City of Whittlesea policies and guidelines

Election Period Policy

The Election Period Policy is incorporated in the Draft Governance Rules as required by the Local Government Act 2020.

Public Question Time Policy and Procedural Guidelines

The Public Question Time Policy and Procedural Guidelines detail Council’s procedures around the asking of public questions at Council Meetings. This policy is intended to be revoked following adoption of the new Governance rules as the Governance rules now include the policy position and rules for Public Question time under rule 17.

Community Engagement Policy

Consultation on the Governance rules is required in accordance with the Council’s Community Engagement Policy, and will occur as outlined under ‘consultation’ section of this report.

link to strategic risks

Strategic Risk Governance - Ineffective governance of Council’s operations and activities resulting in either a legislative or policy breach

The efficiency of Council meetings would be affected if Council fails to regularly review the Governance Rules.

Links to whittlesea 2040 and the CoUNCIL Plan

Goal                                       High-performing organisation

Key Direction                        More informed Council decisions based on strong advice and community consultation and engagement

Declarations of Conflicts of Interest

Under Section 130 of the Local Government Act 2020 and Chapter 5.7 of the Governance Rules 2020, officers providing advice to Council are required to disclose any conflict of interest they have in a matter and explain the nature of the conflict.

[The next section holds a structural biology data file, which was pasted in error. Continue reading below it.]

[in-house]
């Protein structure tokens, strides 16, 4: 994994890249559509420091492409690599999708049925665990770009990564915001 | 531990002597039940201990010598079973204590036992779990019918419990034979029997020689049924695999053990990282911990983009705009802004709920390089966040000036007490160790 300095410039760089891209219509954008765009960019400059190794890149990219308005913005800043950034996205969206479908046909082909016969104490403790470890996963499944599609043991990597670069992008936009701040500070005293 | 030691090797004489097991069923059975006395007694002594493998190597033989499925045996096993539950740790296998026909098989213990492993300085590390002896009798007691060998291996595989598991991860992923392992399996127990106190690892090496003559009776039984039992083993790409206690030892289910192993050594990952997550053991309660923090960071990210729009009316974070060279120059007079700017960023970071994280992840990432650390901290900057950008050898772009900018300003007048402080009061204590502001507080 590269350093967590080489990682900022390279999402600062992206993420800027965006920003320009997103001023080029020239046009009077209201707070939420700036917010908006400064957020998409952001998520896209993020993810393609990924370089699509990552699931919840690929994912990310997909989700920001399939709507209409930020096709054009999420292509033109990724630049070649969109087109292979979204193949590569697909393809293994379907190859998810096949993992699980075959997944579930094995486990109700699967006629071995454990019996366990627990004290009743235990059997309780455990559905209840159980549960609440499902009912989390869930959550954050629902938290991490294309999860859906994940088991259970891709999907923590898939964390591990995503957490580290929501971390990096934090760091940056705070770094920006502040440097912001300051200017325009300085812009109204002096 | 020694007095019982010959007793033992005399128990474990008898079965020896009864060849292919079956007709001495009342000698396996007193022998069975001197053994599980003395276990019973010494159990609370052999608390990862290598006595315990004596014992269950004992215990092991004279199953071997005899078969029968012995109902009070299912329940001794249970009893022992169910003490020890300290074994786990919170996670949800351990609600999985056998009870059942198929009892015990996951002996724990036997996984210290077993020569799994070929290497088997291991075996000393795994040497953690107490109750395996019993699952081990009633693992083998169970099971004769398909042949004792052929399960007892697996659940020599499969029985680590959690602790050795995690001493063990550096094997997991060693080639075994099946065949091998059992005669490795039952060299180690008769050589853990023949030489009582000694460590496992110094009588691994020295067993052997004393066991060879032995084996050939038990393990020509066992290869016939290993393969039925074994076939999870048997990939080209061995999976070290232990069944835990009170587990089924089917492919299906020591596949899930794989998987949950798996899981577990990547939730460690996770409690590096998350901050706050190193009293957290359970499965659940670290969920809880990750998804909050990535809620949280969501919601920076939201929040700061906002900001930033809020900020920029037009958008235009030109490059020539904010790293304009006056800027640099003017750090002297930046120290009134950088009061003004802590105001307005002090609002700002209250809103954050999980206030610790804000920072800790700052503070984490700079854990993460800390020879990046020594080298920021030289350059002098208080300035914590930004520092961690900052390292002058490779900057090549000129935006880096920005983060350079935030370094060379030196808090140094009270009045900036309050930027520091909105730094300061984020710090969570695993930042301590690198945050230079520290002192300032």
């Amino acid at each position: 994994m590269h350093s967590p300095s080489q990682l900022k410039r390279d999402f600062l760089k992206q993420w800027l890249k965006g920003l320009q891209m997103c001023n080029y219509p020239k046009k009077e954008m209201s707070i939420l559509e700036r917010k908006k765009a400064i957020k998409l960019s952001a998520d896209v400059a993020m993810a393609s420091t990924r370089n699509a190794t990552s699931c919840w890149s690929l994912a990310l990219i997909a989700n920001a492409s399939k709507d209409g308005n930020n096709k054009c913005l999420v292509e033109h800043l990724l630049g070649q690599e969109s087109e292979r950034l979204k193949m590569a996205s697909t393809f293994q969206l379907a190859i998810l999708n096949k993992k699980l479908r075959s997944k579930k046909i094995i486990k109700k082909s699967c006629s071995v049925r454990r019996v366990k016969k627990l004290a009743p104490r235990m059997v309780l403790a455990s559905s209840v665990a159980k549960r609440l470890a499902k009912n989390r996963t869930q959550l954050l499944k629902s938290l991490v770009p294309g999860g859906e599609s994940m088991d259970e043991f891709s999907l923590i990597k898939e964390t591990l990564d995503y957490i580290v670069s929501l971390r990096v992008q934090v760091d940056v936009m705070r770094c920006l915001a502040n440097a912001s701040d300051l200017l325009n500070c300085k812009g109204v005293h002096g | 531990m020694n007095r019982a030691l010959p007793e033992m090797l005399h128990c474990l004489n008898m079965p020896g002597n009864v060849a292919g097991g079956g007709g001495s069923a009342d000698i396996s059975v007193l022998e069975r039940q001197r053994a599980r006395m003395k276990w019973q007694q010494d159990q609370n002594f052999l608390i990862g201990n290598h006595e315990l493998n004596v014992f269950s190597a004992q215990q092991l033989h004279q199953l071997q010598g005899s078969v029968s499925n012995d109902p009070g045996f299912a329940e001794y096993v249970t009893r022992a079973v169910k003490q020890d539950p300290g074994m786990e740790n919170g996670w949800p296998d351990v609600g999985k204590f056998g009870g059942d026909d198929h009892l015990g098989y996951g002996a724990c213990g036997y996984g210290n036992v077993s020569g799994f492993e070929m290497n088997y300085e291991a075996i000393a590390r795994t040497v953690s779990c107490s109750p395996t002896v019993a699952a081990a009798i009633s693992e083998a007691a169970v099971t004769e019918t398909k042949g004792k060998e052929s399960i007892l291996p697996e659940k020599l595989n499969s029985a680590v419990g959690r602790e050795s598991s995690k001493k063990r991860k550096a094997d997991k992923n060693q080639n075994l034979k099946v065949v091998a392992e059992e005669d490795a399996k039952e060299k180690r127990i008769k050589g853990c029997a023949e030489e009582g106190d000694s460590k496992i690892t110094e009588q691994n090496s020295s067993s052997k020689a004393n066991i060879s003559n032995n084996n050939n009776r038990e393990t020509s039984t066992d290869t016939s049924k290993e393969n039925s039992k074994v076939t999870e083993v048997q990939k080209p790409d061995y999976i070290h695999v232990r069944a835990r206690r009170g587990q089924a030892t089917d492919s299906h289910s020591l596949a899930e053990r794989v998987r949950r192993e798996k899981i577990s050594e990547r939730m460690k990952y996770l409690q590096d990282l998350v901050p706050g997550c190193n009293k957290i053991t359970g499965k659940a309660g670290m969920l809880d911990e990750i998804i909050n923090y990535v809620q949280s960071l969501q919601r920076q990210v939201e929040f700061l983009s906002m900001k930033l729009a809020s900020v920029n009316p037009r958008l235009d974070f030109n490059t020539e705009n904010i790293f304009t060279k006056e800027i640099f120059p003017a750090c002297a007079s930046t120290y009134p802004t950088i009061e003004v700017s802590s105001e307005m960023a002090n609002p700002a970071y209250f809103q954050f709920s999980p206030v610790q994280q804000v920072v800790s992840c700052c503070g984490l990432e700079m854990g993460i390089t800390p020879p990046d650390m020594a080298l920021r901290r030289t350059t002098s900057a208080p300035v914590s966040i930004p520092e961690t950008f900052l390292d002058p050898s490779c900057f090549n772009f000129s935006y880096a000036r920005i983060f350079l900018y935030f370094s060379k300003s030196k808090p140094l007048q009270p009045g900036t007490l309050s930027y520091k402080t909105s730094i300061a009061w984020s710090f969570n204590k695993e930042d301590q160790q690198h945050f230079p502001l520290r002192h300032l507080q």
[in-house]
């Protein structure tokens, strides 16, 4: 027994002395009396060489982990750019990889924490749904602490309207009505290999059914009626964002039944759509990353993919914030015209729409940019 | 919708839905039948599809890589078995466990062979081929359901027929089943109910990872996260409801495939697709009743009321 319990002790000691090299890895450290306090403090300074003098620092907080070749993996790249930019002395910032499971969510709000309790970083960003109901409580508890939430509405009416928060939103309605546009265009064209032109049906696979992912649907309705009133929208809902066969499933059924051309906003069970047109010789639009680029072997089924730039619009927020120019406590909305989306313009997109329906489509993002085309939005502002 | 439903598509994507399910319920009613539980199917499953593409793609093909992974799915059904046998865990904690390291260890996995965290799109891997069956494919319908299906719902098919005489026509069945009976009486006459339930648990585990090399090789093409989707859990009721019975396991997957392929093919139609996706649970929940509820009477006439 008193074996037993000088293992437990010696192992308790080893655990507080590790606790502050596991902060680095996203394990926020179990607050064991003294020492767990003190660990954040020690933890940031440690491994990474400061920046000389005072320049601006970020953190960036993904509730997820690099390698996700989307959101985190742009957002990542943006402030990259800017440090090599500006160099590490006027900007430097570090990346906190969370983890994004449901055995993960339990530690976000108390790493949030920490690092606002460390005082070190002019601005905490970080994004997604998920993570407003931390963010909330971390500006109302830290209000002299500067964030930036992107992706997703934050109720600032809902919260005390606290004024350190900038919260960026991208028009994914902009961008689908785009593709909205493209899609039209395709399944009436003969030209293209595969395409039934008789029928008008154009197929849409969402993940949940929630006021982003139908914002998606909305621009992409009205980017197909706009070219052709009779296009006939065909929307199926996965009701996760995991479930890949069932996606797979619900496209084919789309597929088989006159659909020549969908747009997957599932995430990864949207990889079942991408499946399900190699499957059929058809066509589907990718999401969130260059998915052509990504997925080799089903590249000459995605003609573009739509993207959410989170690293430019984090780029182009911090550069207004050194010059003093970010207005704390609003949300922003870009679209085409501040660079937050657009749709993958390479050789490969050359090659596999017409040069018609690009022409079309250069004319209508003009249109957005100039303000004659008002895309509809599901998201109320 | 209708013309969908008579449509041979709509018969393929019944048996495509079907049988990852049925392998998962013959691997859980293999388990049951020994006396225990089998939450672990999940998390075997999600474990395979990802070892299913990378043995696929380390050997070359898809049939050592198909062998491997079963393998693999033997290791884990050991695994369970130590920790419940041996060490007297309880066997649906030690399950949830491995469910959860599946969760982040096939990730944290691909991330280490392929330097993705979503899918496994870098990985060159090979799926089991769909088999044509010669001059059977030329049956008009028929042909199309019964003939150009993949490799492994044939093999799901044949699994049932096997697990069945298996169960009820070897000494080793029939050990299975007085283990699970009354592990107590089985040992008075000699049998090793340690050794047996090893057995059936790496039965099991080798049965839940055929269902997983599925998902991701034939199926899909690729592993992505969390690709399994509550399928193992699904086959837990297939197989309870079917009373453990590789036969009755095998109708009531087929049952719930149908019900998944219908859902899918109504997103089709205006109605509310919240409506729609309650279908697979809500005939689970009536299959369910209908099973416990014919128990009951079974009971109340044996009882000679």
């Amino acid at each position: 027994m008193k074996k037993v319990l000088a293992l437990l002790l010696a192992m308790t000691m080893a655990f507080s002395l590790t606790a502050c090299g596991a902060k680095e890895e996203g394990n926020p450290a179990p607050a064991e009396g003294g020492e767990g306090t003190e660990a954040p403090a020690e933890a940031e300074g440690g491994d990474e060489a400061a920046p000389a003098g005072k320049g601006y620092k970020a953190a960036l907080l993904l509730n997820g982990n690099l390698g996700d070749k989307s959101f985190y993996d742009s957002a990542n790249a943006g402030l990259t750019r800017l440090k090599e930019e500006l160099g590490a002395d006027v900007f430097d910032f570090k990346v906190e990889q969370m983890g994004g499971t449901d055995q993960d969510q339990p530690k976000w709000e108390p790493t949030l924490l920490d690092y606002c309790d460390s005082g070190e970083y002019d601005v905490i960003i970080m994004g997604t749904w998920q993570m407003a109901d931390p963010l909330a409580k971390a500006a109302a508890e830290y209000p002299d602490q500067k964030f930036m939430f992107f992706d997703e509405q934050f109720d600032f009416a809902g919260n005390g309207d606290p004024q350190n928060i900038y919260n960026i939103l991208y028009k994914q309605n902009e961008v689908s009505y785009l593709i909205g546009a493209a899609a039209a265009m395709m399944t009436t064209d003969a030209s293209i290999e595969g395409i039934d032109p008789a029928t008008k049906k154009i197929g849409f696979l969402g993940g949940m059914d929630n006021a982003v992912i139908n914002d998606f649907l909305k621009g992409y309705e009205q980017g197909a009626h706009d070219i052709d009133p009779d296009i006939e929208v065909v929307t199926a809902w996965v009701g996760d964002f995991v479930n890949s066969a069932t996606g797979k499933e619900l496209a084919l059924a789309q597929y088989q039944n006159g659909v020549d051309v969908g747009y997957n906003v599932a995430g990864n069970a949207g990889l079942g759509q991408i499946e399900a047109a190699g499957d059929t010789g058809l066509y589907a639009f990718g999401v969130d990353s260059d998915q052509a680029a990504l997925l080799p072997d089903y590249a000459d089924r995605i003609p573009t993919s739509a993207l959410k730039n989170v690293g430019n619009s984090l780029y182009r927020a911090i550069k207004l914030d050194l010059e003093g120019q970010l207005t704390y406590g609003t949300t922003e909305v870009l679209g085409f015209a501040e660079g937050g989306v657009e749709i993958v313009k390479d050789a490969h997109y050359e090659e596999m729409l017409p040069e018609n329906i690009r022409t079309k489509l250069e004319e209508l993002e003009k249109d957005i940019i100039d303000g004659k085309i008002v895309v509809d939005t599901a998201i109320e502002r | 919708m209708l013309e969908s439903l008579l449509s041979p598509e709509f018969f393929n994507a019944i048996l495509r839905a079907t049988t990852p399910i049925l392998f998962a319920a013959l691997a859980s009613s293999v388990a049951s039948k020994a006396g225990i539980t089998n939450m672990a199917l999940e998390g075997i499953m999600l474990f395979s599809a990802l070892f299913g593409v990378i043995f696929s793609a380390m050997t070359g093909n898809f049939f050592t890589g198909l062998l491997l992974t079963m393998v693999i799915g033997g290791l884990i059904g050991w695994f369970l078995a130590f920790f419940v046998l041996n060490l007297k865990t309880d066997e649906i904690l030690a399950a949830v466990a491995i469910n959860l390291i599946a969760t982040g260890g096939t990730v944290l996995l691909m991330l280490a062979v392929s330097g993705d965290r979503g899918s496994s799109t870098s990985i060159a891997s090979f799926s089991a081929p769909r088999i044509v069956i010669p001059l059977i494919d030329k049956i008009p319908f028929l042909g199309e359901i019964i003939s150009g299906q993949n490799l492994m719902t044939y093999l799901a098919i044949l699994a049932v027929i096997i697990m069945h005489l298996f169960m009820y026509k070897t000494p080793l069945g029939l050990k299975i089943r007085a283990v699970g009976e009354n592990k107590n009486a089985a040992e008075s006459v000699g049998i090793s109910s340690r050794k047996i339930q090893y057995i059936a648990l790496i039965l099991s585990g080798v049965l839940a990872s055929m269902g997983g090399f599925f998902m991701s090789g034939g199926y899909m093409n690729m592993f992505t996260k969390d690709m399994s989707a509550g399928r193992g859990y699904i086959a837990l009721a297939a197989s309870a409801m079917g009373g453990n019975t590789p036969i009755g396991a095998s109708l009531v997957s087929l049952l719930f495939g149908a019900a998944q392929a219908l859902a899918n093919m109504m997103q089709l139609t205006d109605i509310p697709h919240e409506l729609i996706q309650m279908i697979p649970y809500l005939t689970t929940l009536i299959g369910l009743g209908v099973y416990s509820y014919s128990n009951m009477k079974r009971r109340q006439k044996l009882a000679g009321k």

The Responsible Officer reviewing this report, having made enquiries with relevant members of staff, reports that no disclosable interests have been raised in relation to this report.

Conclusion

It is recommended that Council endorse the proposed amendments to the Governance Rules as contained in Attachment 1 for the purposes of consultation with the community.

RECOMMENDATION

THAT Council resolve to:

1.       Endorse the amended Governance Rules as contained in Attachment 1  

2.       Consult with the community on the amended Rules and consider any community input received at the close of the consultation period; and

3.       Receive a further report in June 2021 considering any public submissions received before resolving on whether to adopt the amended Governance Rules and to rescind the existing Public Question Time Policy and Procedural Guidelines.